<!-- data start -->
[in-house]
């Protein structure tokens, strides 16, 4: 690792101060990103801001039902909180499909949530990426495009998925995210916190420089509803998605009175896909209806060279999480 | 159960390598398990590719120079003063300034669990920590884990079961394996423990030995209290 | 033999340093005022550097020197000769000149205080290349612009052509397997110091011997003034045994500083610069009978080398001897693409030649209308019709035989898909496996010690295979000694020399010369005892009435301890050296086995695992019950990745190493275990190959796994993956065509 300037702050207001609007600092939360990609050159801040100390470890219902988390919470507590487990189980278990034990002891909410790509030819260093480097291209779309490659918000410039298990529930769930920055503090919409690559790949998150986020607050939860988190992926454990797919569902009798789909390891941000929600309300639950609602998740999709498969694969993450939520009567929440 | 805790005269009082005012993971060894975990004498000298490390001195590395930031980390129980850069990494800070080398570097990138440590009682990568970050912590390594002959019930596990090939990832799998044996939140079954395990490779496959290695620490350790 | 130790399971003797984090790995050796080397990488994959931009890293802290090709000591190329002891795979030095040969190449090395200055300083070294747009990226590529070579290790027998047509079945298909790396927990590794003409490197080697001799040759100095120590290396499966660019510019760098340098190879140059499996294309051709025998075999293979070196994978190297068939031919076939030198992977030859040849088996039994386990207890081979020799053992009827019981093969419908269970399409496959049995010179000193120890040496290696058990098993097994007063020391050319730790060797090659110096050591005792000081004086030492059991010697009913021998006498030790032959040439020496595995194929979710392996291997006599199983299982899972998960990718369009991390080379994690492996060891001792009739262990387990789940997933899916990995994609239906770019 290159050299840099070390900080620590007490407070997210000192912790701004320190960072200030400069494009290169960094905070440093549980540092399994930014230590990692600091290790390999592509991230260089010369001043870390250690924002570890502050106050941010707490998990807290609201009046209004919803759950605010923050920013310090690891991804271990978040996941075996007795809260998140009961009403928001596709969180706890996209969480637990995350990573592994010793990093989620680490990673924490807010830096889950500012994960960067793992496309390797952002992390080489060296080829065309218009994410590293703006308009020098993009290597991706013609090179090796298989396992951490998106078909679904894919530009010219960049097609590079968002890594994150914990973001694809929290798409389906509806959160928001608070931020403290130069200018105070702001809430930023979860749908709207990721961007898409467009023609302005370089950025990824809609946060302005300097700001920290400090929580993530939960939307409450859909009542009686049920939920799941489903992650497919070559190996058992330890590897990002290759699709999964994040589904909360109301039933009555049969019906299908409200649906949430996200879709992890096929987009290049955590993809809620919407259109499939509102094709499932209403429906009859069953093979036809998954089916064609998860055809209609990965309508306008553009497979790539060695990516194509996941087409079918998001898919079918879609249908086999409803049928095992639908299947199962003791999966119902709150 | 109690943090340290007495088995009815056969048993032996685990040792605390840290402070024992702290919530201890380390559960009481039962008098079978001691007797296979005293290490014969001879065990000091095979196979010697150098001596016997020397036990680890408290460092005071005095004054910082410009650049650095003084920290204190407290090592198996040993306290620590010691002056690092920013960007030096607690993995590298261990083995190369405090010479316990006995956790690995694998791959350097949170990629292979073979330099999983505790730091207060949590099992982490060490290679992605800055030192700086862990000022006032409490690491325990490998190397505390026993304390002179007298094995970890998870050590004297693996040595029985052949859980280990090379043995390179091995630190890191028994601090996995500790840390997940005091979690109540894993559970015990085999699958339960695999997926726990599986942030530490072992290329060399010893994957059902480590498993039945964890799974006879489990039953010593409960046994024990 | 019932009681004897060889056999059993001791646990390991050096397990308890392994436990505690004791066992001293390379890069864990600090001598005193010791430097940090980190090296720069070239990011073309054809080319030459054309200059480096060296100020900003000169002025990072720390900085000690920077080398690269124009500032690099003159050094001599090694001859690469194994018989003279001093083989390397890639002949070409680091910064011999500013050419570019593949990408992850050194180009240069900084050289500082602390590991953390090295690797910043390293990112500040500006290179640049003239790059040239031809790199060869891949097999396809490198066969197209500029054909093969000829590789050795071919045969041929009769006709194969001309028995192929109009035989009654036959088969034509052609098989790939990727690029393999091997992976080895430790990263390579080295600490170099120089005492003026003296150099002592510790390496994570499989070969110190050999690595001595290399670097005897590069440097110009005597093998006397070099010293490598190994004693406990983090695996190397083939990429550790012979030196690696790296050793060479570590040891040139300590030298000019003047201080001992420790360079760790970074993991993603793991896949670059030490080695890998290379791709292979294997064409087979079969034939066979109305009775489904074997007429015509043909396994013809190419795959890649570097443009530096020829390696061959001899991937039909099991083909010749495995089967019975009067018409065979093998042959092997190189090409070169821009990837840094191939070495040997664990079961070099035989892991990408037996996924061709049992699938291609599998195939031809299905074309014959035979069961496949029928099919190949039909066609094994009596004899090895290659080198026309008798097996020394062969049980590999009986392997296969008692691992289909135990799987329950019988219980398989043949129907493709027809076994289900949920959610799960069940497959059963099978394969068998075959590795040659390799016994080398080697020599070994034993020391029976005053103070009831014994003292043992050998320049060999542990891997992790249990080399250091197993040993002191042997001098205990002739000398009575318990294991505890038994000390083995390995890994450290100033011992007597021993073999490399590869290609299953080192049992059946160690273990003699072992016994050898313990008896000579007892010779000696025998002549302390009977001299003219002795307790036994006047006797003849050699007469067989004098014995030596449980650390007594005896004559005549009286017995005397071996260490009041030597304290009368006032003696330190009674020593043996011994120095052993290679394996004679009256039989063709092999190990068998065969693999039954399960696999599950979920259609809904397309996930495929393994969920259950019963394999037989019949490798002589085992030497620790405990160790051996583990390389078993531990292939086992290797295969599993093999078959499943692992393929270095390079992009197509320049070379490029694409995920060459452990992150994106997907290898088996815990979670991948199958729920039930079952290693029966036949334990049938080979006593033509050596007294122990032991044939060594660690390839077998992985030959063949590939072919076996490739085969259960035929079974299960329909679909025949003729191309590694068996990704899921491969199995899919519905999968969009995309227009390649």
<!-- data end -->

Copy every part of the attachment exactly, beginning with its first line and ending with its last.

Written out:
[in-house]
């Protein structure tokens, strides 16, 4: 690792101060990103801001039902909180499909949530990426495009998925995210916190420089509803998605009175896909209806060279999480 | 159960390598398990590719120079003063300034669990920590884990079961394996423990030995209290 | 033999340093005022550097020197000769000149205080290349612009052509397997110091011997003034045994500083610069009978080398001897693409030649209308019709035989898909496996010690295979000694020399010369005892009435301890050296086995695992019950990745190493275990190959796994993956065509 300037702050207001609007600092939360990609050159801040100390470890219902988390919470507590487990189980278990034990002891909410790509030819260093480097291209779309490659918000410039298990529930769930920055503090919409690559790949998150986020607050939860988190992926454990797919569902009798789909390891941000929600309300639950609602998740999709498969694969993450939520009567929440 | 805790005269009082005012993971060894975990004498000298490390001195590395930031980390129980850069990494800070080398570097990138440590009682990568970050912590390594002959019930596990090939990832799998044996939140079954395990490779496959290695620490350790 | 130790399971003797984090790995050796080397990488994959931009890293802290090709000591190329002891795979030095040969190449090395200055300083070294747009990226590529070579290790027998047509079945298909790396927990590794003409490197080697001799040759100095120590290396499966660019510019760098340098190879140059499996294309051709025998075999293979070196994978190297068939031919076939030198992977030859040849088996039994386990207890081979020799053992009827019981093969419908269970399409496959049995010179000193120890040496290696058990098993097994007063020391050319730790060797090659110096050591005792000081004086030492059991010697009913021998006498030790032959040439020496595995194929979710392996291997006599199983299982899972998960990718369009991390080379994690492996060891001792009739262990387990789940997933899916990995994609239906770019 290159050299840099070390900080620590007490407070997210000192912790701004320190960072200030400069494009290169960094905070440093549980540092399994930014230590990692600091290790390999592509991230260089010369001043870390250690924002570890502050106050941010707490998990807290609201009046209004919803759950605010923050920013310090690891991804271990978040996941075996007795809260998140009961009403928001596709969180706890996209969480637990995350990573592994010793990093989620680490990673924490807010830096889950500012994960960067793992496309390797952002992390080489060296080829065309218009994410590293703006308009020098993009290597991706013609090179090796298989396992951490998106078909679904894919530009010219960049097609590079968002890594994150914990973001694809929290798409389906509806959160928001608070931020403290130069200018105070702001809430930023979860749908709207990721961007898409467009023609302005370089950025990824809609946060302005300097700001920290400090929580993530939960939307409450859909009542009686049920939920799941489903992650497919070559190996058992330890590897990002290759699709999964994040589904909360109301039933009555049969019906299908409200649906949430996200879709992890096929987009290049955590993809809620919407259109499939509102094709499932209403429906009859069953093979036809998954089916064609998860055809209609990965309508306008553009497979790539060695990516194509996941087409079918998001898919079918879609249908086999409803049928095992639908299947199962003791999966119902709150 | 109690943090340290007495088995009815056969048993032996685990040792605390840290402070024992702290919530201890380390559960009481039962008098079978001691007797296979005293290490014969001879065990000091095979196979010697150098001596016997020397036990680890408290460092005071005095004054910082410009650049650095003084920290204190407290090592198996040993306290620590010691002056690092920013960007030096607690993995590298261990083995190369405090010479316990006995956790690995694998791959350097949170990629292979073979330099999983505790730091207060949590099992982490060490290679992605800055030192700086862990000022006032409490690491325990490998190397505390026993304390002179007298094995970890998870050590004297693996040595029985052949859980280990090379043995390179091995630190890191028994601090996995500790840390997940005091979690109540894993559970015990085999699958339960695999997926726990599986942030530490072992290329060399010893994957059902480590498993039945964890799974006879489990039953010593409960046994024990 | 019932009681004897060889056999059993001791646990390991050096397990308890392994436990505690004791066992001293390379890069864990600090001598005193010791430097940090980190090296720069070239990011073309054809080319030459054309200059480096060296100020900003000169002025990072720390900085000690920077080398690269124009500032690099003159050094001599090694001859690469194994018989003279001093083989390397890639002949070409680091910064011999500013050419570019593949990408992850050194180009240069900084050289500082602390590991953390090295690797910043390293990112500040500006290179640049003239790059040239031809790199060869891949097999396809490198066969197209500029054909093969000829590789050795071919045969041929009769006709194969001309028995192929109009035989009654036959088969034509052609098989790939990727690029393999091997992976080895430790990263390579080295600490170099120089005492003026003296150099002592510790390496994570499989070969110190050999690595001595290399670097005897590069440097110009005597093998006397070099010293490598190994004693406990983090695996190397083939990429550790012979030196690696790296050793060479570590040891040139300590030298000019003047201080001992420790360079760790970074993991993603793991896949670059030490080695890998290379791709292979294997064409087979079969034939066979109305009775489904074997007429015509043909396994013809190419795959890649570097443009530096020829390696061959001899991937039909099991083909010749495995089967019975009067018409065979093998042959092997190189090409070169821009990837840094191939070495040997664990079961070099035989892991990408037996996924061709049992699938291609599998195939031809299905074309014959035979069961496949029928099919190949039909066609094994009596004899090895290659080198026309008798097996020394062969049980590999009986392997296969008692691992289909135990799987329950019988219980398989043949129907493709027809076994289900949920959610799960069940497959059963099978394969068998075959590795040659390799016994080398080697020599070994034993020391029976005053103070009831014994003292043992050998320049060999542990891997992790249990080399250091197993040993002191042997001098205990002739000398009575318990294991505890038994000390083995390995890994450290100033011992007597021993073999490399590869290609299953080192049992059946160690273990003699072992016994050898313990008896000579007892010779000696025998002549302390009977001299003219002795307790036994006047006797003849050699007469067989004098014995030596449980650390007594005896004559005549009286017995005397071996260490009041030597304290009368006032003696330190009674020593043996011994120095052993290679394996004679009256039989063709092999190990068998065969693999039954399960696999599950979920259609809904397309996930495929393994969920259950019963394999037989019949490798002589085992030497620790405990160790051996583990390389078993531990292939086992290797295969599993093999078959499943692992393929270095390079992009197509320049070379490029694409995920060459452990992150994106997907290898088996815990979670991948199958729920039930079952290693029966036949334990049938080979006593033509050596007294122990032991044939060594660690390839077998992985030959063949590939072919076996490739085969259960035929079974299960329909679909025949003729191309590694068996990704899921491969199995899919519905999968969009995309227009390649």